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Thomson Reuters columnist resigns over conflict

Thomson Reuters

Eric J. Shelton/Eric J. Shelton/AP

Journalists at a financial news and analysis service owned by Thomson Reuters Corp. have violated a "compact with our readers" by failing to disclose conflicts of interest in their reporting, the company acknowledged on Monday.

A columnist, Neil Collins, resigned from Reuters Breakingviews late last week after repeatedly violating the company's code of conduct regarding journalists' personal investments. Mr. Collins had written opinion pieces about companies in which he owned shares, and also made trades after he wrote stories on some companies.

"While we have no evidence the journalist was abusing his position for financial gain, we take such breaches extremely seriously and that journalist resigned with immediate effect during our investigation," Reuters editor-in-chief David Schlesinger wrote in an internal memo to staff on Monday.

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The company also questioned other reporters at Breakingviews and found "several other cases where disclosures to readers or managers could or should have been made," Mr. Schlesinger wrote. Those other cases are under investigation by the company.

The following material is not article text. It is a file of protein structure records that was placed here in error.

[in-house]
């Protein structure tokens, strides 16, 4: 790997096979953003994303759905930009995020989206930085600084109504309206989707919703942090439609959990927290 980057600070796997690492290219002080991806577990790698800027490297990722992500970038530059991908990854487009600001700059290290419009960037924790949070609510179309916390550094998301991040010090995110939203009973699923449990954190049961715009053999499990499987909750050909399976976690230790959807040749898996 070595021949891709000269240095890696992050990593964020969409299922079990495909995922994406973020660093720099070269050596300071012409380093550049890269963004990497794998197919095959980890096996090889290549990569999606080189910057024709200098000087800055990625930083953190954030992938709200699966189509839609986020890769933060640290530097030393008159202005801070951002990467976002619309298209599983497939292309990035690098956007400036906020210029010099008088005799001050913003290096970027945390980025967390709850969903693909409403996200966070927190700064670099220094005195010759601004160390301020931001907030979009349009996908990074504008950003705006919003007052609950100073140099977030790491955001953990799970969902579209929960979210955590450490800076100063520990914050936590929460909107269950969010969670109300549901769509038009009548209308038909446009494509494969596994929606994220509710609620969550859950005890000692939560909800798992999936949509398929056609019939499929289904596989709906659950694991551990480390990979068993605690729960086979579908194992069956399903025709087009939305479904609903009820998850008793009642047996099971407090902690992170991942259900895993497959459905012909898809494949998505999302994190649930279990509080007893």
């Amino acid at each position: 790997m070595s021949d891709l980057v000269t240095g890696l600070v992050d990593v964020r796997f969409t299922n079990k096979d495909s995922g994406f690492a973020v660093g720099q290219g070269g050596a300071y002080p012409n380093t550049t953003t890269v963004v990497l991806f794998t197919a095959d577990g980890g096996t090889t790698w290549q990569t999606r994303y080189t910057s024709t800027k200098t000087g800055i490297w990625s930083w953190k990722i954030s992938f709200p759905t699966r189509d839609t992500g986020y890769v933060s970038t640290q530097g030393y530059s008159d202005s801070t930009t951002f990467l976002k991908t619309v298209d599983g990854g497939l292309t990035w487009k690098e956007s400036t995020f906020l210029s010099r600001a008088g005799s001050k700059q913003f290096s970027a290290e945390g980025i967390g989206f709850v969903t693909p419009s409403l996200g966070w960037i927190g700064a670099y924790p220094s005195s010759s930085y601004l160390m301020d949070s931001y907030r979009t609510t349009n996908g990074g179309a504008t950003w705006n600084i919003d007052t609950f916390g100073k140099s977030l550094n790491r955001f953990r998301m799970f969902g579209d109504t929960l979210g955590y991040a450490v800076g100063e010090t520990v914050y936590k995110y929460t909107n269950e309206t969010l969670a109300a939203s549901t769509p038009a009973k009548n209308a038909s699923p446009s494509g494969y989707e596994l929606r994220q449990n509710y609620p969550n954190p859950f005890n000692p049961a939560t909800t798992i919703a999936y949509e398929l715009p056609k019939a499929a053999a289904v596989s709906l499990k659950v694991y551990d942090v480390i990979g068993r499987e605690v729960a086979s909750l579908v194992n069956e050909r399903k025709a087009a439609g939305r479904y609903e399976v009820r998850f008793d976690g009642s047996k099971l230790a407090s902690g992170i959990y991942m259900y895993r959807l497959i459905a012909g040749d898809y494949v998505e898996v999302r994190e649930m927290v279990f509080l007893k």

A total of 53 articles have been identified as being in violation of the rules, with reporters either owning shares or making trades in companies such as Royal Dutch Shell Plc, Unilever Plc, and BP Plc. The company has added disclaimers to those articles noting the conflicts.

Reuters acquired one year ago as part of a move to provide more financial commentary in addition to the news that is already transmitted across its wire service. Mr. Collins was already employed by Thomson Reuters and moved into his position at Breakingviews after the deal, spokesperson Erin Kurtz said on Monday.

Breakingviews members include major news outlets such as the National Post, which has published daily columns from the service since September 2009. The New York Times also pays for Breakingviews content and is looking into the matter, said Times spokesperson Diane McNulty. Affected articles will not be removed from the Times website, she added, but a disclaimer will be included if necessary.

"The Times takes any sort of financial conflict very seriously," she added, noting that the Times does not allow reporters to own stock in companies they cover. Most major financial news media, including The Globe and Mail and the National Post, have similar rules.

Woodbridge Co. Ltd., the holding company for the Thomson family, holds a majority stake in Thomson Reuters and is the largest shareholder in The Globe and Mail.

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